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446 miles of streams in three states designated as key habitat for imperiled crayfish

Big Sandy crayfish

The Big Sandy crayfish (above), listed as threatened, now exists in less than 40 percent of its former range. The Guyandotte River crayfish (not pictured), listed as endangered, has disappeared from 90 percent of its former known range, and is now limited to two Wyoming County Guyandotte tributaries.

The U.S. Fish and Wildlife Service on Monday announced plans to focus conservation efforts for the recovery of two imperiled crayfish species on 210 miles of streams in the southern coalfields of West Virginia and 236 stream miles in adjoining sections of Kentucky and Virginia.

The stream segments have been designated as critical habitat for the Guyandotte River crayfish and the Big Sandy crayfish, both granted protection under the Endangered Species Act in 2016.

The Guyandotte River crayfish, listed as endangered, has disappeared from 90 percent of its former known range, and is now limited to two Wyoming County Guyandotte tributaries. The Big Sandy crayfish, listed as threatened, now exists in less than 40 percent of its former range, mainly in the Tug Fork watershed in West Virginia and in the Russell Fork and Levisa Fork drainages in Virginia and Kentucky.

The critical habitat designation requires that the U.S. Fish and Wildlife Service be consulted before any land- or water-disturbing activity regulated or funded by the federal government moves forward.

Monday’s proposed critical habitat designation follows a lawsuit filed by the Center for Biological Diversity in 2018, after the USFWS failed to determine the critical habitat requirements of the crayfish species during the specified period of time following Endangered Species Act protection.

“These protections throw a lifeline to these rapidly vanishing crayfish, which are being snuffed out by coal mining pollution,” said Perrin de Jong, a staff attorney for the Center, following Monday’s announcement by the USFWS. “Protecting the habitat of these unique species will not only help prevent their extinction, but safeguard water quality for people, too.”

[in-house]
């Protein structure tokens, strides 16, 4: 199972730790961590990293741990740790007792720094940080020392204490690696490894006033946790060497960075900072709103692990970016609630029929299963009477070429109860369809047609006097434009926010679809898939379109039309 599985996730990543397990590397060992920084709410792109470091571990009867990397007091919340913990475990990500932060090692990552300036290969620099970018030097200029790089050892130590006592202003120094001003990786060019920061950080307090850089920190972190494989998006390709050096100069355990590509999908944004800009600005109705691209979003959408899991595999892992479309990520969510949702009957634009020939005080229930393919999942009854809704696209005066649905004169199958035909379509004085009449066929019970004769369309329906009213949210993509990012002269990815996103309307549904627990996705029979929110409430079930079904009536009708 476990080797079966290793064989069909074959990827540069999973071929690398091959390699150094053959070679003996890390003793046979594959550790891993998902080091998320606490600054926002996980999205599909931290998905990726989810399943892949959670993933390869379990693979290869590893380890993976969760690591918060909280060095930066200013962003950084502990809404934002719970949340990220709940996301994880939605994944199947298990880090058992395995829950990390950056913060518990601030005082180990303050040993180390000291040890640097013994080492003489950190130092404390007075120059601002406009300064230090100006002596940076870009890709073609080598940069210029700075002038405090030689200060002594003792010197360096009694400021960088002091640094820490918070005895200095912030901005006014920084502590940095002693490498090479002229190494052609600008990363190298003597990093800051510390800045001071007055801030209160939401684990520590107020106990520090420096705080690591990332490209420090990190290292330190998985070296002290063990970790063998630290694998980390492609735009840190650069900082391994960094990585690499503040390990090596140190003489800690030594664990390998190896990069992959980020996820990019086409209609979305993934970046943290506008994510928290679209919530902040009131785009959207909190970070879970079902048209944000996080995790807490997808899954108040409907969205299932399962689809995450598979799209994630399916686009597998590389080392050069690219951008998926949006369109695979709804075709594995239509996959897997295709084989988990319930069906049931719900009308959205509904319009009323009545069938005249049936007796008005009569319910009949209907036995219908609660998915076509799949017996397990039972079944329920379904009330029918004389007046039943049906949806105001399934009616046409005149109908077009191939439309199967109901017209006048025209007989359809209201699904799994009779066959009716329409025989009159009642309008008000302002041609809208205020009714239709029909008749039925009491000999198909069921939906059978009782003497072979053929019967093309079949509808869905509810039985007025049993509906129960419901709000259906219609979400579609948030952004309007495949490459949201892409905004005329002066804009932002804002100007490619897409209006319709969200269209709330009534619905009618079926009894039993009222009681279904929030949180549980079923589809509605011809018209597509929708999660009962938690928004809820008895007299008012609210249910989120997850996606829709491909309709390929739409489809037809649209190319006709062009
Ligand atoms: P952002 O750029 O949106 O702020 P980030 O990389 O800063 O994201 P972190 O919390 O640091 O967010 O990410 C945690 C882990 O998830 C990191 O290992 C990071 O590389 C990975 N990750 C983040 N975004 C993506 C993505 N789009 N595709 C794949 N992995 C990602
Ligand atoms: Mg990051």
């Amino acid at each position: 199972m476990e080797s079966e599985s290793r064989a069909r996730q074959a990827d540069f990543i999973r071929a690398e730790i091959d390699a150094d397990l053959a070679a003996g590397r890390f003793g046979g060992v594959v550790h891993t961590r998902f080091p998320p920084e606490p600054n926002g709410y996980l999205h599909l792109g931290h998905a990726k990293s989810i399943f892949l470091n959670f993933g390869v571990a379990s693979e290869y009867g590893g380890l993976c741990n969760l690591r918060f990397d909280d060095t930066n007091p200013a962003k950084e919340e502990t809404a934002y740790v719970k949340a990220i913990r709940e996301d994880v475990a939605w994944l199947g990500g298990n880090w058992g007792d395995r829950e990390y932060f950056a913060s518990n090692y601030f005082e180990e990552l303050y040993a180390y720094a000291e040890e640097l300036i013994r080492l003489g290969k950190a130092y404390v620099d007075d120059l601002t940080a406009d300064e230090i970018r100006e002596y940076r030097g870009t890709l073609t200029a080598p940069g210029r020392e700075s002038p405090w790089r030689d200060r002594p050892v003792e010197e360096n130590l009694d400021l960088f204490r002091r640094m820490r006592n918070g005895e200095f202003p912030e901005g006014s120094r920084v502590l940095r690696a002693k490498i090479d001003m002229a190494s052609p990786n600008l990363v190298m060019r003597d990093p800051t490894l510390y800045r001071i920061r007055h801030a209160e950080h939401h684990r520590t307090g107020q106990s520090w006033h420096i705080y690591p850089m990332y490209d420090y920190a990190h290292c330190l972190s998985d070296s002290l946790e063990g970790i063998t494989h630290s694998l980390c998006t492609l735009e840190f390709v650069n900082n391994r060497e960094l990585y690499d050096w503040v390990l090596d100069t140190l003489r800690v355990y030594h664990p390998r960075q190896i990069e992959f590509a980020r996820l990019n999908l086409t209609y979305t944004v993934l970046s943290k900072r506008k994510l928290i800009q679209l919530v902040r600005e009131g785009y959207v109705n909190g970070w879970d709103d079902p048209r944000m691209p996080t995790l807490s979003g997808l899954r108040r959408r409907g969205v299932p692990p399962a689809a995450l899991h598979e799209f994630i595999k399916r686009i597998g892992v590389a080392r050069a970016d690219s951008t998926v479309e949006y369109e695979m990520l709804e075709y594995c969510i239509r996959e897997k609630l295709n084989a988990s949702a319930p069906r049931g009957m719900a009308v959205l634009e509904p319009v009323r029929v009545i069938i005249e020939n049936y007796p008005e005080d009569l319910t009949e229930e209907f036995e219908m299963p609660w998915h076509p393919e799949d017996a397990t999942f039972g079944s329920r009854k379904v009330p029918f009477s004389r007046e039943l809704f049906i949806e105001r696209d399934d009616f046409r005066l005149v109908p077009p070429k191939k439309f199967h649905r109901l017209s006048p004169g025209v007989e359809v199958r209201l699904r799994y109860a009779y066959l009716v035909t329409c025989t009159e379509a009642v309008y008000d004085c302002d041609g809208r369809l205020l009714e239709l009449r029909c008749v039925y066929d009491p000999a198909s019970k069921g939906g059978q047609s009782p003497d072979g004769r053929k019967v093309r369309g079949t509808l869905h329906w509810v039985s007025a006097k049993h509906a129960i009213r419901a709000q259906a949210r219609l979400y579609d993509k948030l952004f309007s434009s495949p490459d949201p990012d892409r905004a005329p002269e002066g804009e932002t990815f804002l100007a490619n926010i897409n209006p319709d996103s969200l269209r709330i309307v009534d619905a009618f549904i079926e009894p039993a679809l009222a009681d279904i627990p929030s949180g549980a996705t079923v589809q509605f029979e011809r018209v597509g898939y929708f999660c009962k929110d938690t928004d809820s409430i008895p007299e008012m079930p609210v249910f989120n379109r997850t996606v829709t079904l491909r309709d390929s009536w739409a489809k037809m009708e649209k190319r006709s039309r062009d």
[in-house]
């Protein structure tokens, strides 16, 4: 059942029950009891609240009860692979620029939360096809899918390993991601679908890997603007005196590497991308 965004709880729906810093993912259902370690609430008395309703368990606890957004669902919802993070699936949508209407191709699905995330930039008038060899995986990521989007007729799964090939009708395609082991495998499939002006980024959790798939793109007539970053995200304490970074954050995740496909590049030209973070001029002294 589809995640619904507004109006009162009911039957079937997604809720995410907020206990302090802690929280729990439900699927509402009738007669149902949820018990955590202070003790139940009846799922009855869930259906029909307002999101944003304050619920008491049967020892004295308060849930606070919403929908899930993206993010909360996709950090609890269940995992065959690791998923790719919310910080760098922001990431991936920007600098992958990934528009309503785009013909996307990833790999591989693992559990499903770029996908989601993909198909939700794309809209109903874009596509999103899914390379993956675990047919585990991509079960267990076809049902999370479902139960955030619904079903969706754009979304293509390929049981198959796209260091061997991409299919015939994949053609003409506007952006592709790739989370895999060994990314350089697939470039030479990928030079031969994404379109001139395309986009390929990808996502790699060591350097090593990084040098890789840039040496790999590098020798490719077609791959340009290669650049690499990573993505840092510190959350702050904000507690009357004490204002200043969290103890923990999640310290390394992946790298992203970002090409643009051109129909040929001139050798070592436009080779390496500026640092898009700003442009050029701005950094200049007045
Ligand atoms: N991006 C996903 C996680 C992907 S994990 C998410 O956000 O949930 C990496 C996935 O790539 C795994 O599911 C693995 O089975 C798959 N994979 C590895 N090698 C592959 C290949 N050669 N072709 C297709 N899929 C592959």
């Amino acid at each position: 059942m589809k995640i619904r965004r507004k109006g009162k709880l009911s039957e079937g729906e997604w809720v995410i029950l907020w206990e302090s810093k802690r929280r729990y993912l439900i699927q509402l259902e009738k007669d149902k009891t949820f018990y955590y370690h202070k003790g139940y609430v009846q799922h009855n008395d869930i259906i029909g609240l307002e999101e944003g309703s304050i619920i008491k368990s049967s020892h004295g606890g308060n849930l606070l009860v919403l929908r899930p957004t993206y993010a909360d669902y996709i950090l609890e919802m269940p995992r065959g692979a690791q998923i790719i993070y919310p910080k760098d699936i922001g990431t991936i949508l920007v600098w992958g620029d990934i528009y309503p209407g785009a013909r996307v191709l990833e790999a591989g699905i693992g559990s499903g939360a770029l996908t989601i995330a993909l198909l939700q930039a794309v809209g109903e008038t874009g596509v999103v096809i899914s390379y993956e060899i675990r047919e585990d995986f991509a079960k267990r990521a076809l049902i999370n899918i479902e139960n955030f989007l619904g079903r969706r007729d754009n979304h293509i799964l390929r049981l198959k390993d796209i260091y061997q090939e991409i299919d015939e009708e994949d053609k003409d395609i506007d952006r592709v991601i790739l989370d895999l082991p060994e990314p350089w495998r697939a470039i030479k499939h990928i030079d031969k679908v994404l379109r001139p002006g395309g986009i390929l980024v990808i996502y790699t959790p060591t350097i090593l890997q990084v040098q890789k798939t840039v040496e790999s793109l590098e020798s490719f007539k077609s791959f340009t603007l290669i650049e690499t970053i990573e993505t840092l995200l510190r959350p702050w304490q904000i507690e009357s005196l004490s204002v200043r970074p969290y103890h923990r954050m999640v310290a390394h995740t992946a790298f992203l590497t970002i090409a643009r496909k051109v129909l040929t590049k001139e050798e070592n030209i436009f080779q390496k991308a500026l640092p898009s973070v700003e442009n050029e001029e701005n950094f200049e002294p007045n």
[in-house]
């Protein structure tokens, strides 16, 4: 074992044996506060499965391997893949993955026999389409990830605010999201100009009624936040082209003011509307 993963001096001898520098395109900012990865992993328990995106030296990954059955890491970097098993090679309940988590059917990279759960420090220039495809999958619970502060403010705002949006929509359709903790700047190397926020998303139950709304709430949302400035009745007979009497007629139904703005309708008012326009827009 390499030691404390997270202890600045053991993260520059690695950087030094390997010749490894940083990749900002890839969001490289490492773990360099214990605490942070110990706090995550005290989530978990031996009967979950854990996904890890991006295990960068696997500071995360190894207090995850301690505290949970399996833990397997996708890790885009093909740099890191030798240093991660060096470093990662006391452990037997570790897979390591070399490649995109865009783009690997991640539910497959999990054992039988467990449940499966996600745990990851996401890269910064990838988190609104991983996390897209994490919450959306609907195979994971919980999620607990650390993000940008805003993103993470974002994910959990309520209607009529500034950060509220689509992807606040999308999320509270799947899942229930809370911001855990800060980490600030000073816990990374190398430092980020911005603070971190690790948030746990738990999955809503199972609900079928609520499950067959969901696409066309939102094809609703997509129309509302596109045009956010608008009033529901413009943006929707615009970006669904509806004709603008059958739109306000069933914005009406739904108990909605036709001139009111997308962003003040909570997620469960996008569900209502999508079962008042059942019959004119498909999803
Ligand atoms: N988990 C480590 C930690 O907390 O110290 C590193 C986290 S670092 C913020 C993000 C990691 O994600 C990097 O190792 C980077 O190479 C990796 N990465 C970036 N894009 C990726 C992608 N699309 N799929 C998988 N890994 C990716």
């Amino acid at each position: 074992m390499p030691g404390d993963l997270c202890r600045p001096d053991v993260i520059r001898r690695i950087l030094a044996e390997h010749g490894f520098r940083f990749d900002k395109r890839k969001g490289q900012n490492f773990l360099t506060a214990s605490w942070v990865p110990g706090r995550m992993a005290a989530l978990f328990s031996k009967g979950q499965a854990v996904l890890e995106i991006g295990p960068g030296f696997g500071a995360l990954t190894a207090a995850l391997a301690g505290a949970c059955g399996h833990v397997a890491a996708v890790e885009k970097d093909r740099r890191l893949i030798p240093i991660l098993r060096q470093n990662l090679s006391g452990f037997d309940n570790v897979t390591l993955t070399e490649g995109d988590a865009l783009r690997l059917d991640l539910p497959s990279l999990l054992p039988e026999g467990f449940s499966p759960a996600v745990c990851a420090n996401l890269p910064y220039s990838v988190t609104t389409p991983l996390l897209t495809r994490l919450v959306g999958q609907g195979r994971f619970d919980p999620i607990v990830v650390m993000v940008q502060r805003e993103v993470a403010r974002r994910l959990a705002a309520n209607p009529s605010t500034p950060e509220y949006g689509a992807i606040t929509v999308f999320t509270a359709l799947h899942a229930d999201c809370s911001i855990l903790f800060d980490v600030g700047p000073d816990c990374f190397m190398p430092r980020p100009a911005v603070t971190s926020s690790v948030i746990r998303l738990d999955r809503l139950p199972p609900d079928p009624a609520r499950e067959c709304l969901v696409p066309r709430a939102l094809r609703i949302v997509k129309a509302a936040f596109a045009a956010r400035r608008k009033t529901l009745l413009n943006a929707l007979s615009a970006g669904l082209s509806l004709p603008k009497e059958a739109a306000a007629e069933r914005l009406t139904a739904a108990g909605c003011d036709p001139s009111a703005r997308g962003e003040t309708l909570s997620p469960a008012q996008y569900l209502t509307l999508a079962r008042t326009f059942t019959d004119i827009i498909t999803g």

According to the USFWS proposal, scheduled to be published in Tuesday’s Congressional Record, the agency “is working with the West Virginia Department of Environmental Protection and the coal industry to develop protection and enhancement plans for coal mining permits in areas that may affect designated recovery streams.”

USFWS also plans to work with the Hatfield-McCoy trails system and the Federal Highway Administration to minimize off-road vehicle use adjacent to the crayfish streams or in their tributaries.

While all land- and water-disturbing activities adjacent to the designated streams involving federal funding or permits will require pre-work consultations with the agency, the costs of the consults are expected “to be largely administrative,” according to the USFWS.

While all stream miles designated as critical habitat for the Big Sandy crayfish involve segments of creeks and rivers known to currently host populations of the species, 42 miles of stream not currently providing habitat for the Guyandotte River crayfish were added to the 41 miles of Wyoming County streams that do host the endangered crustacean. The additional stream miles have features contained at existing population sites and were added to enhance recovery prospects.

Consultations for two large surface mines, one active and one planned, in the vicinity of the Guyandotte River crayfish’s designated habitat streams “are estimated not to exceed $60,000 per year,” according to the habitat plan. The cost of all consultations with the USFWS in all three states “is not expected to exceed $920,000 per year,” according to the document.

The crayfish species’ decline is the result of habitat loss, stream sedimentation and other forms of water pollution “largely due to mountaintop removal and other forms of coal mining,” according to statement issued by the Center on Monday.

The critical habitat designation does not allow government employees or members of the public to enter private lands. It also does not require nonfederal landowners to restore habitat or recover imperiled species.

According to the USFWS, the designation does raise awareness about the needs of the listed species, and enables a recovery strategy focusing on collaborative partnerships between state, local and federal agencies, landowners, businesses and others.

Reach Rick Steelhammer at rsteelhammer@wvgazettemail.com, 304-348-5169 or follow

@rsteelhammer on Twitter.